AL 09 2011082100 03 TVCN 144 295N 814W
AL 09 2011082100 03 TVCN 156 311N 830W
AL 09 2011082100 03 TVCN 168 326N 839W
Ahhh, that makes more sense. Not much of a shift then.
Member Since: Posts: Comments:
Quoting Levi32:
The 12z CMC doom solution also has the same hole that the JMA has. Look at where it has it tomorrow morning - way too far south.



Maybe it has the center reforming further south and west
Member Since: Posts: Comments:
Quoting ncstorm:


is this an east coast storm now?


Was just starting to feel like were in the clear for our area until that run. Although I noticed at the VERY end it looked like the model wanted to bend back NW into n Florida or Georgia. That ridge building back west may just may cut it off for us in NC
Member Since: Posts: Comments:
Quoting MiamiHurricanes09:
Well, the intensity guidance sure is all over the place:


Which one is the most reliable?
Member Since: Posts: Comments:
Quoting Bluestorm5:
It had been renamed few hours ago. Hurricane Hunter ran into TS force winds and it had closed circulation.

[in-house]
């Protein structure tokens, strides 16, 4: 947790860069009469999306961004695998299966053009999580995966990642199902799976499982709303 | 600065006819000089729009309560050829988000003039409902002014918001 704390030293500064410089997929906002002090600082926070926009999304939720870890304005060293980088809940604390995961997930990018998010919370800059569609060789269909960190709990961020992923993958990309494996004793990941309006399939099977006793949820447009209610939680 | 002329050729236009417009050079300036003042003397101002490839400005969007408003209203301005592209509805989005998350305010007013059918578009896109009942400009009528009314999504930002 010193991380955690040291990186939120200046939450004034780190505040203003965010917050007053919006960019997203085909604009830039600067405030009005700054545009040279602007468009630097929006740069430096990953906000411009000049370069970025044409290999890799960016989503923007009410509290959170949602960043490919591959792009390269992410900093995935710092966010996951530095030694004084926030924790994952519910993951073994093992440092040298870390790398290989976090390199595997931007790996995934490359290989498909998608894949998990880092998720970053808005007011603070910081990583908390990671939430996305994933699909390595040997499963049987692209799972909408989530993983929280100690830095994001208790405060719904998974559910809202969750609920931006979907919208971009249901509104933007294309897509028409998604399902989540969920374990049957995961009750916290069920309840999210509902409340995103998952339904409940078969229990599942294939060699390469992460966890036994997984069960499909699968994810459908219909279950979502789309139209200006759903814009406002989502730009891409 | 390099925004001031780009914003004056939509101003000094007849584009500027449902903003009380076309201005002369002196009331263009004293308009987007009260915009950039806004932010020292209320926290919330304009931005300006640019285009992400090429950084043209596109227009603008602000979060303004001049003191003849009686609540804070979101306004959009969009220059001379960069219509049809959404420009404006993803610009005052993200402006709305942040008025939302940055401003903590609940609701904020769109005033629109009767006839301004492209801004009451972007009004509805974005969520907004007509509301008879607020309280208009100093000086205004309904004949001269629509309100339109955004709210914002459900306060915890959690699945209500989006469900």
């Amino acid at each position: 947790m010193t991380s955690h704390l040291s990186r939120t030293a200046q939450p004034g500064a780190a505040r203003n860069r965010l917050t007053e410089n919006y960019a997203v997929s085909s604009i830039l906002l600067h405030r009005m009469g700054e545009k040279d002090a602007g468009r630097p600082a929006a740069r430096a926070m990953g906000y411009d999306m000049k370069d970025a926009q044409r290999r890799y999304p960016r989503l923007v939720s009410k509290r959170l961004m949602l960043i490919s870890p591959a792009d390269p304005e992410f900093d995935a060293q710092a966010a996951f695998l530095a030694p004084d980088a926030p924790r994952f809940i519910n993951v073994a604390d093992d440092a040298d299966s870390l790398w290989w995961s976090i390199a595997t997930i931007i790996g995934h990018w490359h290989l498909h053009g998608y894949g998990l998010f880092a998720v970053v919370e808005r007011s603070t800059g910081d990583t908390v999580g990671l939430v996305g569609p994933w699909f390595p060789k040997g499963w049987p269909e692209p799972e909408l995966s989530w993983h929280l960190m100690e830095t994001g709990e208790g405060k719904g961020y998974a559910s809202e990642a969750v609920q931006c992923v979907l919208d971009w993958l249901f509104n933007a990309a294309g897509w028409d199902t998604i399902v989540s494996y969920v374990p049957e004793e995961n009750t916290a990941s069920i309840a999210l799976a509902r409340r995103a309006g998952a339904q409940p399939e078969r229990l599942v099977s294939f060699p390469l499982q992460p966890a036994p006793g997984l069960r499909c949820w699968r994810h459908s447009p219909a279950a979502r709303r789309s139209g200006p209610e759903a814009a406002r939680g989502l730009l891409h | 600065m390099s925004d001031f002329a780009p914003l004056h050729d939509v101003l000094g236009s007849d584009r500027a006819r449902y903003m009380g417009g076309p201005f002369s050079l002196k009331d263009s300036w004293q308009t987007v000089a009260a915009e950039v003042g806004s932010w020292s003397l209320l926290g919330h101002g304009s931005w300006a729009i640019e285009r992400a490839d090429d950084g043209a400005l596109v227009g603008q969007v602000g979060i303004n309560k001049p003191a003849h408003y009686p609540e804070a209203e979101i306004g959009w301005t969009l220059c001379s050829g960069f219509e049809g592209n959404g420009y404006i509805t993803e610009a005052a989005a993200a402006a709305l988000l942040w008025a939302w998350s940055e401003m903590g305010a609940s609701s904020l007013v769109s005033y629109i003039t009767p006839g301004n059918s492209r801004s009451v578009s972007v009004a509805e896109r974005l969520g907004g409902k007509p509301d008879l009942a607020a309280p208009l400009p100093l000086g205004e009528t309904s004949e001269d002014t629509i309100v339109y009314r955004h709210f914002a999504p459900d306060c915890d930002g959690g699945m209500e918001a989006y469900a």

Ya i know i typed the wrong number......check out the graphic off the Coast of Africa was what i was referring too.......Sorry
Member Since: September 2, 2007 Posts: 178 Comments: 20439
Quoting washingaway:
notice, not a northeast turn, in fact after turning north a bend back towards the west. Interesting.
Member Since: Posts: Comments:
I am 12. I have a few dreams. 1 of them weirdly, is that I wish for 5 great bloggers to comment on my post. I dunno why... Weather456 and TropicFreak and HurricaneDean have, bu I would love some others. I want to become the second Dr. Masters lol.
Member Since: Posts: Comments:


Member Since: Posts: Comments:
Quoting Patrap:

Dam burst!
Member Since: Posts: Comments:
Well, the intensity guidance sure is all over the place:

Member Since: Posts: Comments:

Viewing: 371 - 321

Page: 1 | 2 | 3 | 4 | 5 | 6 | 7 | 8 | 9 | 10 | 11 | 12 | 13 | 14 | 15 | 16 | 17 | 18 | 19 | 20 | 21 | 22 | 23 | 24 | 25 | 26 | 27 | 28 | 29 | 30 | 31 | 32 | 33 | 34 | 35 | 36 | 37 | 38 | 39 | 40 | 41 | 42 | 43 | 44 | 45 | 46 | 47 | 48 | 49 | 50 | 51 | 52 | 53 | 54 | 55 | 56 | 57 | 58 | 59 | 60 | 61 | 62 | 63 | 64 | 65 | 66 | 67 | 68 | 69 | 70 | 71 | 72 | 73 | 74Blog Index

Top of Page

About

Jeff co-founded the Weather Underground in 1995 while working on his Ph.D. He flew with the NOAA Hurricane Hunters from 1986-1990.